by Thylias Moss
I cannot forget the sugar on the table.
The hand that spilled it was not that of
my usual father, three layers of clothes
for a wind he felt from hallway to kitchen,
the brightest room though the lightbulbs
The sugar like bleached anthills of ground teeth.
It seemed to issue from open wounds in his palms.
Each day, more of Father granulated, the injury spread
like dye through cotton, staining all the wash,
condemning the house.
The gas jets on the stove shoot a blue spear
that passes my cheek like air. I stir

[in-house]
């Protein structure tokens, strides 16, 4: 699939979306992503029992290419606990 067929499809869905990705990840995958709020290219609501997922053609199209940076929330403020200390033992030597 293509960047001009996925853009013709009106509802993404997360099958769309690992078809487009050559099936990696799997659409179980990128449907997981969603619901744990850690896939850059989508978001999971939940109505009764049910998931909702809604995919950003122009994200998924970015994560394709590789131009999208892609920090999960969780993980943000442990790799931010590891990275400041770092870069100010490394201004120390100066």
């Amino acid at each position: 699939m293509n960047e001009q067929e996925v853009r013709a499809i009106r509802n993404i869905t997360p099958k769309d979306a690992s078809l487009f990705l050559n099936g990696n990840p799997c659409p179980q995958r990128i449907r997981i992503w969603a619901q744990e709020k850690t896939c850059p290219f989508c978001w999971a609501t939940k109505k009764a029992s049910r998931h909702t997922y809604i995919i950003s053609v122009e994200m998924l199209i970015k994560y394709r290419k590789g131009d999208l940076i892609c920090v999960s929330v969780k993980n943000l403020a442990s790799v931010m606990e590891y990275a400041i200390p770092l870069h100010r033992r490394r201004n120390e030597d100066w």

and the sugar dissolves, the coffee giving no evidence
that it has been sweetened and I will not taste it
to find out, my father raised to my lips, the toast burnt,
the breakfast ruined.
Neither he nor I will move from the shrine
of Mother’s photo. We begin to understand
the limits of love’s power. And as we do,
we have to redefine God; he is not love at all.
He is longing.
He is what he became those three days
that one third of himself was dead.